Hands-on: Better than expected

Based on the long-running pen and paper RPG, FASA and Microsoft's Shadowrun shoehorns the magic and wizardry of the tabletop pastime into a fast-paced deathmatch shooter.

At first glance it's easy to toss aside as another generic jigsaw shooter, but our recent hands-on time has thankfully proved that Shadowun has plenty to shout about.

Taking the vanilla Counter-Strike round-based formula, FASA's take on the age-old IP mixes things up with character races, high-tech gadgets and enough magic to fill a year's worth of Final Fantasy instalments. Two teams battle it out to capture a staff-shaped artefact - though unlike the common flag game alternative with this collectable you can twat people in the head.


Rather than pitching them as weapons without triggers, FASA points out that it has made all of Shadowrun's magic powers benefit the player with abilities rather than simply dealing out damage. Teleports, speed-ups and summons are among the purchasable powers, each lending themselves to specific strategy for the player.

Upon starting a round you can purchase powers and technology using an in-game buy menu, again similar to Valve's shooter. Tech includes self-explanatory gliders, sight assist tweaks and ability boosters to help you reload and run faster.

Straight away we found the most useful magic ability to be the Nightcrawler-esque teleport, which zaps you through thin-air in whichever direction you're facing - even through walls or ceilings. The manoeuvring advantages of having teleport are obvious, but we also discovered excellent comedy potential such as the moment we zapped away from the middle of an enemy barrage, leaving our foes to get hit by their own projectiles.

This proved particularly effective - and awesome looking - when we shied off the vanilla shotgun-ing and sniper camping of the first-person view, and found our niche in the third-person katana combat, which switches you into third-person to jump around like a sword-wielding elf ninja.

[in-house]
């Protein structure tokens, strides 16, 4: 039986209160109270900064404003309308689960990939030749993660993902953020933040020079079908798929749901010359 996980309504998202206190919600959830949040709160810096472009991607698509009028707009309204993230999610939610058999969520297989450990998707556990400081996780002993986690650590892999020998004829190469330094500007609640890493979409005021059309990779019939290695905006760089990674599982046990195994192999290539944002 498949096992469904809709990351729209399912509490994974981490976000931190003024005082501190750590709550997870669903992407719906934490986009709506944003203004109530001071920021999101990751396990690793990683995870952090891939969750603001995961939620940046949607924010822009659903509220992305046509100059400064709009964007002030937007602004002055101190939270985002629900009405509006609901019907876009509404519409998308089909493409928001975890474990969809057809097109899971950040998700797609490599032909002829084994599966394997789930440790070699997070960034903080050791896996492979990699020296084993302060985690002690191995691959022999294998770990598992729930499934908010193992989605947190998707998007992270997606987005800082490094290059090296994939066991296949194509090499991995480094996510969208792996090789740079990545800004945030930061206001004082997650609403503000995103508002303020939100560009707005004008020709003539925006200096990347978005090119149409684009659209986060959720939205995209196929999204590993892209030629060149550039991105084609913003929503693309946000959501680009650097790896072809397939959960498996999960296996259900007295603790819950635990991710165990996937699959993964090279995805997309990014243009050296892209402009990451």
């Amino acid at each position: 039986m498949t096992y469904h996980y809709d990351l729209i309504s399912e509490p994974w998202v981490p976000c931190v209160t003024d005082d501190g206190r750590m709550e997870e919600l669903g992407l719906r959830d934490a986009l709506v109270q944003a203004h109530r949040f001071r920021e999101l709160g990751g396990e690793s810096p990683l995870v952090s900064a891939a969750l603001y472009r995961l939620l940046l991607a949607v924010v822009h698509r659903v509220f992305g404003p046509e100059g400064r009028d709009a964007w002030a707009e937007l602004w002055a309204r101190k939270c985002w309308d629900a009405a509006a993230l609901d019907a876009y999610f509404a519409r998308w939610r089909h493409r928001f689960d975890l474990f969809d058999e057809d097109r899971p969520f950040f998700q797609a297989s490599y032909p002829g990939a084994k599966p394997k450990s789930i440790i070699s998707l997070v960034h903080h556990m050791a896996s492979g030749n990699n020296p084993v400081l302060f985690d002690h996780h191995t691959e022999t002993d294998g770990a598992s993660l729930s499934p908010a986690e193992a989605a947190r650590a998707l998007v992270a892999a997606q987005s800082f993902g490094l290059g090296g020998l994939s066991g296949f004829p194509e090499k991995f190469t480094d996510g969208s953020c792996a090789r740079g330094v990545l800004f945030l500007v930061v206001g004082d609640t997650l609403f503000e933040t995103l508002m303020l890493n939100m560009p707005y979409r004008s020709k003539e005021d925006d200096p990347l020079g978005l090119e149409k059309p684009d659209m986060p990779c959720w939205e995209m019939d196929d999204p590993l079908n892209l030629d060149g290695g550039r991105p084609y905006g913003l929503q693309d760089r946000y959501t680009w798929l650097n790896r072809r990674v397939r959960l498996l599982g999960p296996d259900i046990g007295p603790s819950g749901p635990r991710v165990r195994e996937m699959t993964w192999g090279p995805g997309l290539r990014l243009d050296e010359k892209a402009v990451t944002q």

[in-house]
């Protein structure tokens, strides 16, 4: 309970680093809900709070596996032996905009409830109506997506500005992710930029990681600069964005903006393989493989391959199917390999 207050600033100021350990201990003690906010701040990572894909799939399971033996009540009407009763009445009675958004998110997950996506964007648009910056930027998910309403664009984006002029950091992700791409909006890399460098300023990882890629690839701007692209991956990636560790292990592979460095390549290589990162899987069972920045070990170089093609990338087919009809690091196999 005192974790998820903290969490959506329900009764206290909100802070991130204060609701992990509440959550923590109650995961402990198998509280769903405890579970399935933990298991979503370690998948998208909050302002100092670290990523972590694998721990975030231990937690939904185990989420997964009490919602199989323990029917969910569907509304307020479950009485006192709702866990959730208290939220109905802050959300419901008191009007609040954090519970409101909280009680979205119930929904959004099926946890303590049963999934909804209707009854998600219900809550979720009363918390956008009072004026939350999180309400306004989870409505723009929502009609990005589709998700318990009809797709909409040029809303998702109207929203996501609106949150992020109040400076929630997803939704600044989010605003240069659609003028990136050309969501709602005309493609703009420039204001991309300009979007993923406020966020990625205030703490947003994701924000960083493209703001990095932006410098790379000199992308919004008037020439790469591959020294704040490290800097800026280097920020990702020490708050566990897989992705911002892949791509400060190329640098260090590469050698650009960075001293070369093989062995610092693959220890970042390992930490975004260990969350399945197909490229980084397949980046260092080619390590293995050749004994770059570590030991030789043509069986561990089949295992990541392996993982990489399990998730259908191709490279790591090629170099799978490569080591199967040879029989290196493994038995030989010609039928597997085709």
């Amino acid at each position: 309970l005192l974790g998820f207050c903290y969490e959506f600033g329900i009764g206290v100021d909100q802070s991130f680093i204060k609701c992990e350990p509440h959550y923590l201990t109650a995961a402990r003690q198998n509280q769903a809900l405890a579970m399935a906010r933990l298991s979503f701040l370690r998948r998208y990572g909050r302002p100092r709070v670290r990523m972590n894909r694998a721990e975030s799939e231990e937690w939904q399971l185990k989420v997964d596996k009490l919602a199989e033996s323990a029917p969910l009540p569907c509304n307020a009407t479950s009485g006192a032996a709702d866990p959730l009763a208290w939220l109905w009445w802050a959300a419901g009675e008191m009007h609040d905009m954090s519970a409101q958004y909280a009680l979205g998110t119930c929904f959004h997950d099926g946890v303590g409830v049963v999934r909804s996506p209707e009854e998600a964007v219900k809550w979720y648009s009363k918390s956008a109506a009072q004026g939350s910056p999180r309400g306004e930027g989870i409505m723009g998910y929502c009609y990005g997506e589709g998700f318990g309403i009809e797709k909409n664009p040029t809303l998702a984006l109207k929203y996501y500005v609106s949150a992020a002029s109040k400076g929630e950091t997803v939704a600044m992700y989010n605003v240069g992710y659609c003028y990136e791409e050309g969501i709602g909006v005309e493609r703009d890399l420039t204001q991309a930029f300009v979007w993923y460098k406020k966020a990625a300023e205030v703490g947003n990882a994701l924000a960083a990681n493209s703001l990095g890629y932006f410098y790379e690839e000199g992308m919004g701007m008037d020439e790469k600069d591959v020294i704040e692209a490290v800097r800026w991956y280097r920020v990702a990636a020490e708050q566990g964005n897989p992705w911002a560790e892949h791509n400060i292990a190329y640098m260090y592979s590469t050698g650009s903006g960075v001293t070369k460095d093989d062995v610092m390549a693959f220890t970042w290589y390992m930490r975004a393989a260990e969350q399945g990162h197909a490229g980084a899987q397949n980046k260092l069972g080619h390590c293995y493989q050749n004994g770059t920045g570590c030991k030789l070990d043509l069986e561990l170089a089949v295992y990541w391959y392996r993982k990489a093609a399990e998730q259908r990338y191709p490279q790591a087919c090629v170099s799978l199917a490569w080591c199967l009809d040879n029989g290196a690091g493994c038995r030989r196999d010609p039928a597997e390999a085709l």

Other useful magic tricks include the ability to turn into smoke (causing bullets to fly through you), a demon buddy to summon and dispatch upon unlucky opponents and perhaps most important of all; the tree of life, which grows from the ground and heals anyone nearby.

As you can imagine, as soon as we discovered this most replenishing of plants we set up camp atop a very high building, with the loudest and most burly sniper rifle we could get our hands on. With the tree healing us, and our massive gun picking off the red team left, right and centre, we were almost unstoppable - until, that is, an angry elf hovered over with his sword. Git.


As far as races go, on offer are the all-round humans, the fast and pointy-eared elves, the tiny dwarves and the hard as nails trolls. But as we found out your character choice goes deeper than just stat changes; the trolls for example 'harden' the more damage they take and dwarves are completely immune to headshots, so your choice of race is going to sway heavily on your strategy.

One the most defining aspects of Shadowrun is how its scoring system works. In any other deathmatch game the scoreboard is ranked on kills, where as in Shadowrun you're scored for the amount of damage you've dealt. That way no-one can turn up to your fire fight and snatch the last shot, stealing your kill (*cough* Gavin Ogden *cough*).

Another huge change that features prominently in the game is magic ability to resurrect your team mates. With this in hand you can pick your shooting buddies right off the floor and back into action, though they'll be linked to you for the rest of the game. If you die, everyone you've brought back to life will die too. Resurrecting also lessens the maximum size of your magic bar, eventually leaving you with nothing once you've resurrected three or four teammates. This is just one example of the amount of thought that has been poured into balancing and tweaking.

  1 2